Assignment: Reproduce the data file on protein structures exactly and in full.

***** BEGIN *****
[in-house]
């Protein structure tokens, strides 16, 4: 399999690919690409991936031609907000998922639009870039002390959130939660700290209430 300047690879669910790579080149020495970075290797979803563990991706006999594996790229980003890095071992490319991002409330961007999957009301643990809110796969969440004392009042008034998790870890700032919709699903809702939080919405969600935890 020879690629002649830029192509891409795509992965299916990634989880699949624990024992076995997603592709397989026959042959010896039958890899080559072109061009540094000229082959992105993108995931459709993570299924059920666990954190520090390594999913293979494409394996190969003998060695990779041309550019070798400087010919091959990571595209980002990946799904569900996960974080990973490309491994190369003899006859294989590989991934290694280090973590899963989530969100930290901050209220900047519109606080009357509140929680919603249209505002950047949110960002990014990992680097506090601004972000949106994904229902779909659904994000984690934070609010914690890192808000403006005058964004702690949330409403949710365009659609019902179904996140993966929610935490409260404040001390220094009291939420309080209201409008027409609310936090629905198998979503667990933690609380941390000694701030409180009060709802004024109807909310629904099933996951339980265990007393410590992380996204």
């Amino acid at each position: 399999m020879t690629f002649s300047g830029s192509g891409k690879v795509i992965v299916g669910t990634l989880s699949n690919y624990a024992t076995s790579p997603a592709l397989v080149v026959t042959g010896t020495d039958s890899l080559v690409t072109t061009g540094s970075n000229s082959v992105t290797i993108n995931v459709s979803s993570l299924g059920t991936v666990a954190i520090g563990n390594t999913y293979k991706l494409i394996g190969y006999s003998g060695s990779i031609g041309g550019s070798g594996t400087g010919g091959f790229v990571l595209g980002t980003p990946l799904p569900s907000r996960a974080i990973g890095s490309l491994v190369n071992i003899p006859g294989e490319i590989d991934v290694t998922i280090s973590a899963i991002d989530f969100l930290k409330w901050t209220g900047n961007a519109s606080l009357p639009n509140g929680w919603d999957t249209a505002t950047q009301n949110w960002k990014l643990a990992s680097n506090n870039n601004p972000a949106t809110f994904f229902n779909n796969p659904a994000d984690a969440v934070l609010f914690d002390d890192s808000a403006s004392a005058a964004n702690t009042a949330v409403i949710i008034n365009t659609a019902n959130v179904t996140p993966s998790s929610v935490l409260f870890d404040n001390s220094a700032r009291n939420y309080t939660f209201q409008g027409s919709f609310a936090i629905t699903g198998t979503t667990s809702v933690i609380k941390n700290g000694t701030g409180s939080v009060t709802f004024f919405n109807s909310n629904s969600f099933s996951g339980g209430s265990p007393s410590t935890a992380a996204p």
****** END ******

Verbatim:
[in-house]
């Protein structure tokens, strides 16, 4: 399999690919690409991936031609907000998922639009870039002390959130939660700290209430 300047690879669910790579080149020495970075290797979803563990991706006999594996790229980003890095071992490319991002409330961007999957009301643990809110796969969440004392009042008034998790870890700032919709699903809702939080919405969600935890 020879690629002649830029192509891409795509992965299916990634989880699949624990024992076995997603592709397989026959042959010896039958890899080559072109061009540094000229082959992105993108995931459709993570299924059920666990954190520090390594999913293979494409394996190969003998060695990779041309550019070798400087010919091959990571595209980002990946799904569900996960974080990973490309491994190369003899006859294989590989991934290694280090973590899963989530969100930290901050209220900047519109606080009357509140929680919603249209505002950047949110960002990014990992680097506090601004972000949106994904229902779909659904994000984690934070609010914690890192808000403006005058964004702690949330409403949710365009659609019902179904996140993966929610935490409260404040001390220094009291939420309080209201409008027409609310936090629905198998979503667990933690609380941390000694701030409180009060709802004024109807909310629904099933996951339980265990007393410590992380996204």
């Amino acid at each position: 399999m020879t690629f002649s300047g830029s192509g891409k690879v795509i992965v299916g669910t990634l989880s699949n690919y624990a024992t076995s790579p997603a592709l397989v080149v026959t042959g010896t020495d039958s890899l080559v690409t072109t061009g540094s970075n000229s082959v992105t290797i993108n995931v459709s979803s993570l299924g059920t991936v666990a954190i520090g563990n390594t999913y293979k991706l494409i394996g190969y006999s003998g060695s990779i031609g041309g550019s070798g594996t400087g010919g091959f790229v990571l595209g980002t980003p990946l799904p569900s907000r996960a974080i990973g890095s490309l491994v190369n071992i003899p006859g294989e490319i590989d991934v290694t998922i280090s973590a899963i991002d989530f969100l930290k409330w901050t209220g900047n961007a519109s606080l009357p639009n509140g929680w919603d999957t249209a505002t950047q009301n949110w960002k990014l643990a990992s680097n506090n870039n601004p972000a949106t809110f994904f229902n779909n796969p659904a994000d984690a969440v934070l609010f914690d002390d890192s808000a403006s004392a005058a964004n702690t009042a949330v409403i949710i008034n365009t659609a019902n959130v179904t996140p993966s998790s929610v935490l409260f870890d404040n001390s220094a700032r009291n939420y309080t939660f209201q409008g027409s919709f609310a936090i629905t699903g198998t979503t667990s809702v933690i609380k941390n700290g000694t701030g409180s939080v009060t709802f004024f919405n109807s909310n629904s969600f099933s996951g339980g209430s265990p007393s410590t935890a992380a996204p």